David getting ready to row away from "Mist".

David getting ready to row away from “Mist”.

That a 73 year-old man could row out at night, in a squall and rescue our boat was more than a little like watching superman swoop down out of the sky and lift a plane about to crash back to safety.

The worst of the winds passed and we were all eating spaghetti when I noticed a brightly lit boat pass our stern.  We all went up into the cockpit and watched a Christmas parade of boats traveling up and down the eastern channel blasting music and fireworks into the night sky.  Clearly, Toto, we’re not in Kansas or Idaho anymore.


Boat work: posted by Mark


Our friend Lee came out to our boat yesterday and today.  We have been replacing a homemade navpod with the real deal.  Monday when Jason from Nance and Underwood came out to work on our reefing system we discovered one of the supports for the running rigging was missing where it attached to the base of the mast.  It had broken at some point in the past.  Lee welded a new support back in place returning the brace to its former strength.

Lee adding a brace at the base of the mast.

After two days we completed the work on the new navpod.  We relocated the auto pilot to the port side of the cockpit.  I had to have a new bar fabricated to hold the navpod.  The work was done by Stuart at JTL Marine Engineering.  He did a great job bending the new bar for us, it was a prefect fit.  Lee was a big help working on the navpod and moving the autopilot to say the least. It was like the cavalry had shown up when he arrived with a welder and tools in hand.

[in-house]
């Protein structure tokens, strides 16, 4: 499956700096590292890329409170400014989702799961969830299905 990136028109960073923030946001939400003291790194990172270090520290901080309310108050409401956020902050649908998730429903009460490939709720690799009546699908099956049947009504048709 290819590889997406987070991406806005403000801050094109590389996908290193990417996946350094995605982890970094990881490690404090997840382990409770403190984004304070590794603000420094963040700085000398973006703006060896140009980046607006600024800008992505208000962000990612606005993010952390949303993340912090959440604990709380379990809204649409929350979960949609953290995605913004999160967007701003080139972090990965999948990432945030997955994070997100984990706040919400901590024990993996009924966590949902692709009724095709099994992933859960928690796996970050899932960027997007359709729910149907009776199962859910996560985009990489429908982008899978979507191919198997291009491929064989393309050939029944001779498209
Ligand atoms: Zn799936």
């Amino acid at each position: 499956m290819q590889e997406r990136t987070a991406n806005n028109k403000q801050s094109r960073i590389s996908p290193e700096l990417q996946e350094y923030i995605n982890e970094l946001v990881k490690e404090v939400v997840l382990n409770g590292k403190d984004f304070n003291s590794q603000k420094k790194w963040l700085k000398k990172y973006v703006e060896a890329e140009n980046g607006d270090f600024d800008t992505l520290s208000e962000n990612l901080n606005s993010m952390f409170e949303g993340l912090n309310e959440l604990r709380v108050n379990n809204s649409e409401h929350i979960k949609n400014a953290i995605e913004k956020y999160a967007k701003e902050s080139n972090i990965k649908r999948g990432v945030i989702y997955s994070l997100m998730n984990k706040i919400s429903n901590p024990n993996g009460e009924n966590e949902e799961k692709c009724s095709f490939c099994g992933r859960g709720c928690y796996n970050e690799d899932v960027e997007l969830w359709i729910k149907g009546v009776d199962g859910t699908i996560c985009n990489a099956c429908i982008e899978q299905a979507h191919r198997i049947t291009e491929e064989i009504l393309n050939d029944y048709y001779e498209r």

Relocating the autopilot.


This morning Cole caught a Checkered Puffer Fish at the dock.  He was using a piece of shrimp on a jig head.  The puffer had 4 little bony teeth, 2 on the top and 2 on the bottom and he puffed up when we took the hook out to let him go.  They are very comical looking fish.

Checkered puffer fish.

Christine splicing the anchor line.

Yesterday, Christine finished whipping the anchor line and we started provisioning for the trip.  We bought about $300 worth of canned goods at Wal-Mart.  The boys wrote the names of the contents on all the cans just in case we lose the labels in the bilge.  We completed the task of clamping 2 boards between the stations where we will attach extra fuel and water jugs.


Logan and Cole helping each other on yet another boat project.

I finished the work on our engine hoist yesterday.  Essentially, I mounted an L-shaped bar upside down and next to the outboard on the stern.  The bar rests on a flange that allows it to rotate the outboard over the side of the boat and be lowered to the dinghy using an old mainsheet pulley system that we brought with us from Idaho.  A couple of U bolts keep the bar firmly against the stern rail but not so tight that you can’t rotate the bar.  At $85.00 it was a low-cost, low-tech solution to moving our outboard to and from the dinghy.

Logan tries out the outboard hoist.

Last week we replaced our anchor chain, which was only 27 feet long with 70 feet of new chain.  Christine used her braiding skills to splice the rope rode to the chain.  The combination of 2 boat lengths of chain and our new Rocna anchor will help us rest easier when we are at anchor.